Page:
Pigeons scatter skyward as a wailing call to prayer blares like an air-raid siren from a nearby minaret. From the roof terrace I watch the fading sun as it bathes the decaying city, its fortifications and the crumbling ruins of the ancient people’s tombs above a hill in blood-red light. Soon, the adhan (call to prayer) from all 365 mosques resonates throughout the city, echoing the same ghostly chant but with different tempos like an unrehearsed orchestra, drowning the squawks of the chickens, the incessant banging from the brass cookware shops and the shrieks of the hawkers.
At first it is disarming, but nothing can quite prepare me, or anyone, for the impact of Fes el-Bali, the ancient high-walled medina (old city) of Fez. With over 10,000 spiraling cobblestone streets and alleyways, which are too narrow for the tiniest car to get through, the city has turned the map in my hand into a squiggly-lined nonsense. A tight jumble of centuries-old riads (traditional Moroccan houses) stands shoulder-to-shoulder with elaborately tiled mosques and madrasas (Islamic schools). A head-spinning mixture of odors wafts along the tiny passages- freshly baked bread from wood-stoked ovens, sizzling kebabs, the stench of animal excrement and urine, cumin, overripe fruits, scented oils. I close my eyes to absorb the sweltering madness when a deep, loud voice penetrates my ears. “BALEK!” (“Watch out!”). A bearded man in white djellaba (long, hooded garment with full sleeves) gestures at me to stand aside and give way to him and his donkey!
Fez was the capital city of Morocco in Northern Africa until 1925, and it still remains as the country’s cultural, intellectual and religious heart. Its labyrinthine medina, Fes el-Bali, was established in the early 9th century, around the same time when Islam arrived in Morocco. The medina flourished in the 13th and 14th centuries and most of its buildings and architectural gems are from this period. It was named a Unesco World Heritage Site in 1981 and is believed to be the largest car-free urban area in the world.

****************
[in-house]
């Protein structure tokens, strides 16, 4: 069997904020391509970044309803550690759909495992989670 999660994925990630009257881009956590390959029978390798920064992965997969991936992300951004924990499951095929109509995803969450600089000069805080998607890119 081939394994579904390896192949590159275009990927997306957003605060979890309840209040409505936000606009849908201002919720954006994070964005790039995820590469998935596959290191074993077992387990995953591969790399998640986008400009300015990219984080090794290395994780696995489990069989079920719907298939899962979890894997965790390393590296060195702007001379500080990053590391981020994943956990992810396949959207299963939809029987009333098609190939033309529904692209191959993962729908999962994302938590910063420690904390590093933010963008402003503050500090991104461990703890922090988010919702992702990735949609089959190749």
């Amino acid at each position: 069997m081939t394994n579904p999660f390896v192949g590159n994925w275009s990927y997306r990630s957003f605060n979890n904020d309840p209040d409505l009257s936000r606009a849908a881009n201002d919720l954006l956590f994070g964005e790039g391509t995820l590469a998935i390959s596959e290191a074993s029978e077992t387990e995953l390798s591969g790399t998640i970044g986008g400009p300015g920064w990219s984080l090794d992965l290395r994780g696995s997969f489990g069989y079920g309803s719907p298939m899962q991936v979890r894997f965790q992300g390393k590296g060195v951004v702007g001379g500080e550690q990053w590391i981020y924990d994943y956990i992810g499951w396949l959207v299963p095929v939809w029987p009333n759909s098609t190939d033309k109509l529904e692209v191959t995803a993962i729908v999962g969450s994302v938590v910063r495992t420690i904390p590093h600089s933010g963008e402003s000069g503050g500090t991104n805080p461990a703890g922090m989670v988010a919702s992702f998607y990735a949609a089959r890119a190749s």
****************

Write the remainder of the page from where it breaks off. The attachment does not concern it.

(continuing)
Walking through the Bab Boujeloud, the monumental blue gate at the entrance of the medina, I don’t have difficulty imagining that I’ve traveled a thousand years back until I see cellular phones glued to the ears of biblical looking, mule-riding men. “What do you want, my friend? We have good leather, not from China!” Touters instantly throw themselves at tourists even from afar. “Are you Malaysian? Indonesian? Ah, Japanese! Such good people! Come, take a look inside!” Perky stall keepers beckon to me with their standard spiels for Asian-looking tourists. Haven’t they heard of the Philippines? Deep into the frantic maze of souks, merchants are more assumptive, oftentimes bordering on aggressive. Here, mounds upon piles of leather jackets, silk caftans, bloody chunks of camel meat, poultry, olives, dates, potions, strange herbs and spices my nose cannot distinguish and trinkets of various descriptions are displayed for the passing customers. Chatters of bargaining ripple throughout the medina. “No obligation to buy! Come in, have some tea!” I regretfully take heed and at first sip, a salesman has me firmly by the arm. And before I can come up with a lame excuse such as “I lost my wallet”, I find myself drowning in a pile of Berber carpets made of camel wool. The golden rule here is, never accept the first quote. Negotiation is a huge part of the Moroccan trade and prices always depend on one’s haggling skills. You must also understand that the Moroccans are supreme salesmen and if you’re as firm as a jellyfish, you’ll end up spending all your dirhams on a rug you don’t even like.